(from Gk. for school).
1. Occidental philos. movement dominant in the later Middle Ages; concerned with dogmatics; accepted the body of doctrine then current as complete; used dialectics (see Dialectic) and speculation in discussing and trying to comprehend, harmonize, and prove doctrines rationally; reasoning came to be patterned largely after that of Aristotle.* See also Anselm of Canterbury.
3. Other exponents of Scholasticism include P. Abelard,* Albertus* Magnus, Alexander* of Hales, G. Biel.* J. Duns* Scotus, Durandus,* Gilbert* de la Porree, W. of Ockham,* Peter* the Lombard, Roscellinus,* Thomas* Aquinas.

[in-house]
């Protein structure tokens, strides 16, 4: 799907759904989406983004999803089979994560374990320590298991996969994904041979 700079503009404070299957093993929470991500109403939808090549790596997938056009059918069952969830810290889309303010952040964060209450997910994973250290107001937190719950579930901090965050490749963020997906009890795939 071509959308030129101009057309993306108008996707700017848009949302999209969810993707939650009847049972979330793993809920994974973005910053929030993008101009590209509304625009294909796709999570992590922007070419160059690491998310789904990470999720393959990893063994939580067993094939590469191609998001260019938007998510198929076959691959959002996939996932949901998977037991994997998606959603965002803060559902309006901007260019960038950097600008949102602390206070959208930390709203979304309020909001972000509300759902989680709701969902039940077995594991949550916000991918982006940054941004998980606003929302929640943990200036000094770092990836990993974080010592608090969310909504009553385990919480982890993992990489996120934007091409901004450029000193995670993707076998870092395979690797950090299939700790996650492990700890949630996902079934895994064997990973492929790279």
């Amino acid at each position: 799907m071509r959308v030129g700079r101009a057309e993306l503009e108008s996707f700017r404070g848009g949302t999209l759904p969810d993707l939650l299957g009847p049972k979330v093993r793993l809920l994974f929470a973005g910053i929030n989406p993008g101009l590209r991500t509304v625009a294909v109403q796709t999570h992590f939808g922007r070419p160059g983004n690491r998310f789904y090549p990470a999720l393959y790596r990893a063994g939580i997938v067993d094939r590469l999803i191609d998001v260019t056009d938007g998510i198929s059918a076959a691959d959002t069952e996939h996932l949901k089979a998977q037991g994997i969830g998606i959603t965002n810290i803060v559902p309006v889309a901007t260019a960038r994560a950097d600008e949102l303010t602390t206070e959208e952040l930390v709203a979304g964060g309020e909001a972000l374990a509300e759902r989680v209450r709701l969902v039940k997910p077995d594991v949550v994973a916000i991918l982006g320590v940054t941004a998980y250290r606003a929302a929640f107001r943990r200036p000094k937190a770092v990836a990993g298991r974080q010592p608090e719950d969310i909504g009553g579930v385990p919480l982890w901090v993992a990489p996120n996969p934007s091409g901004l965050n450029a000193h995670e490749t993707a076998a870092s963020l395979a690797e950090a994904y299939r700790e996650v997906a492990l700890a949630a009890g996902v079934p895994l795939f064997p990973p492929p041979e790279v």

4. In the 12th c. Scholasticism fought for recognition; in the 13th it reached its zenith; in the 14th and 15th it declined.
See also Bérenger.
Edited by: Erwin L. Lueker, Luther Poellot, Paul Jackson
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